And, be careful with the vegetable peeler okay? She's a vicious one ...

Happy Baking!

Makes about 12 regular cupcakes
1/2 cup 2% reduced-fat milk, at room temperature
4 Earl Grey teabags
8 tablespoons unsalted butter, at room temperature
1 cup plus 2 tablespoons granulated sugar
1/2 teaspoon almond extract (optional)
2 large eggs, free-range or organic
3/4 cup plus 2 tablespoons self-rising flour
3/4 cup plus 1 tablespoon all-purpose flour

Preheat the oven to 350 degrees F and line a 12-cup muffin pan with cupcake liners.

Heat the milk in a saucepan over medium heat until it just begins to boil. Remove from the heat and add the teabags. Cover and leave to infuse for about 30 minutes, then discard the teabags.

In a large mixing bowl cream the butter and sugar until the mixture is pale and smooth, which should take 3-5 minutes using an electric hand mixer. Add the almond extract, if using, and the eggs, one at a time, mixing for a few minutes after each addition.

Sift the two flours together into a separate bowl. Add one-third of the flours to the creamed mixture and beat well. Pour in one-third of the infused milk and beat again. Repeat these steps until all the flour and milk have been added.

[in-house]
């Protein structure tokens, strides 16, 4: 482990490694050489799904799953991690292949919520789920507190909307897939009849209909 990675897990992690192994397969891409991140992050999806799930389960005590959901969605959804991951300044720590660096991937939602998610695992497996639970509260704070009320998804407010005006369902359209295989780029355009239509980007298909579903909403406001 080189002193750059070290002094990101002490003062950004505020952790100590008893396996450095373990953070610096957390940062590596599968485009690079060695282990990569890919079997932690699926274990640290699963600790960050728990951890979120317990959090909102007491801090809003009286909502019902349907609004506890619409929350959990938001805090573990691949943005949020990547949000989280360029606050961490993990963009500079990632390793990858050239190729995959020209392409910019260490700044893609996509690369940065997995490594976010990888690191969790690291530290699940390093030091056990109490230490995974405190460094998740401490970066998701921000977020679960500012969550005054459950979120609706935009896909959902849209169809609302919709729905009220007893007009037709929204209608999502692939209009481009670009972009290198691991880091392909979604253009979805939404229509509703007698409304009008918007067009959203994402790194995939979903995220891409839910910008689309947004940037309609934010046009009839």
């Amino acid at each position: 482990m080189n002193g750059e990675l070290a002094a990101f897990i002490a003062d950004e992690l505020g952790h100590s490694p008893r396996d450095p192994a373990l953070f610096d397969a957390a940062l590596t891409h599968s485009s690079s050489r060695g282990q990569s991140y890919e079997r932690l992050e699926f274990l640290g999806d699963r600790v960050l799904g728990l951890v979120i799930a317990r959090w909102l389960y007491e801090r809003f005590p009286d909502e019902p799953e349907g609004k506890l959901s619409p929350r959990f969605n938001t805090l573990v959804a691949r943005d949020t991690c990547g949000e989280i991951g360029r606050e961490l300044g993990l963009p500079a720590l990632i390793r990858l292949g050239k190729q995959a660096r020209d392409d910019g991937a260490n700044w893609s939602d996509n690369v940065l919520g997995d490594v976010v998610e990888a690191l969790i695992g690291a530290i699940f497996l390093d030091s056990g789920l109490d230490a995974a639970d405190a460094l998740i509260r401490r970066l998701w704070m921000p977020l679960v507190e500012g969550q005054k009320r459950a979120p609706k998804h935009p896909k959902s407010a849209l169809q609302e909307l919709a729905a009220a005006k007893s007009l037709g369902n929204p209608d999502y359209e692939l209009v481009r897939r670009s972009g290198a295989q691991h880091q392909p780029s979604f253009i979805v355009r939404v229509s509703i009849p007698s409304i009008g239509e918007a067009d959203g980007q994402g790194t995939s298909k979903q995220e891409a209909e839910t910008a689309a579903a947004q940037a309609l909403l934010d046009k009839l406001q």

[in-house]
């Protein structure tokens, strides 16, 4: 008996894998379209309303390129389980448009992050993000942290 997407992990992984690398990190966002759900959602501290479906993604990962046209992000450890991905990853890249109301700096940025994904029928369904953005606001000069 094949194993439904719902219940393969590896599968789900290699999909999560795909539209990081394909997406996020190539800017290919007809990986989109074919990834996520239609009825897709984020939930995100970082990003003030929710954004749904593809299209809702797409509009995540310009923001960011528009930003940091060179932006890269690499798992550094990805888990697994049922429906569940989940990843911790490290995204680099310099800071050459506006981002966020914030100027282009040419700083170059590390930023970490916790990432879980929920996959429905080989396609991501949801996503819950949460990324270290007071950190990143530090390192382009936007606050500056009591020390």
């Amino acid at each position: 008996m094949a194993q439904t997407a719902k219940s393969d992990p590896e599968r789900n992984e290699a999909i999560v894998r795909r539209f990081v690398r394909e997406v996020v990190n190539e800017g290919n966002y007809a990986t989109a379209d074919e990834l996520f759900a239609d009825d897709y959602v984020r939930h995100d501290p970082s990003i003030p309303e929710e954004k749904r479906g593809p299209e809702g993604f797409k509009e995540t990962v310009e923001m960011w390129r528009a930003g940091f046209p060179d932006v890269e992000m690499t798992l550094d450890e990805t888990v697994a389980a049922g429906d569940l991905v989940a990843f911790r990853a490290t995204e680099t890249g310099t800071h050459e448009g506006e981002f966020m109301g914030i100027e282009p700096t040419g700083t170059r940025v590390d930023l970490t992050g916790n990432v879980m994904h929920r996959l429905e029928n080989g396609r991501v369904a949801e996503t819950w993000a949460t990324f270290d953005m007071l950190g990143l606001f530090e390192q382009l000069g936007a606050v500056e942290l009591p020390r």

Carefully spoon the mixture into the cups, filling them about two-thirds full. Bake in the oven for about 25 minutes until slightly raised and golden brown. To check they are cooked, insert a wooden skewer in the center of one of the cupcakes - it should come out clean. 

Remove from the oven and leave the cupcakes in the pan for about 10 minutes before carefully placing on a wire rack to cool.

Honey Buttercream Frosting
1 cup unsalted butter, at room temperature
1/3 cup honey plus 2 TBSP (or more if you find it necessary. Taste as you go!)
4-5 cups powdered sugar
milk as needed for thinning out frosting

In a stand mixer using the paddle attachment, cream together the butter and the honey for 2 minutes. Add 2 cups of the powdered sugar .

Start on low speed on the mixer, beat until smooth and creamy, about 3-5 minutes.

Gradually add the remaining sugar, 1 cup at a time, beating well after each addition (about 2 minutes), until the icing is thick enough to be of good spreading consistency.

Use milk to thin out frosting to reach desired consistency.

  • For The Lemon Peels:

  • 3 lemons
  • 2 cups water
  • 2 cups white sugar, or as needed


Cut lemons into slices, and remove the fruit pulp. Scrape off as much of the white inner layer as you can, this part is bitter. A spoon or butter knife will work well.

Bring water to a boil in a small pan, and add lemon peels. Boil for about 5 minutes, until tender. Remove peels from water, and stir in sugar. Return to a boil, add peels, and boil until transparent. Drain, and allow to dry before storing. Liquid may be reserved and used as lemon simple syrup.


  1. Great blog as always, Sarah! I love your writing style and the stories are always comical and entertaining to the last. Keep up the great work!

  2. Mmm I'm addicted to Earl Grey tea at the moment, so I should totally make these!! Thanks for sharing! :)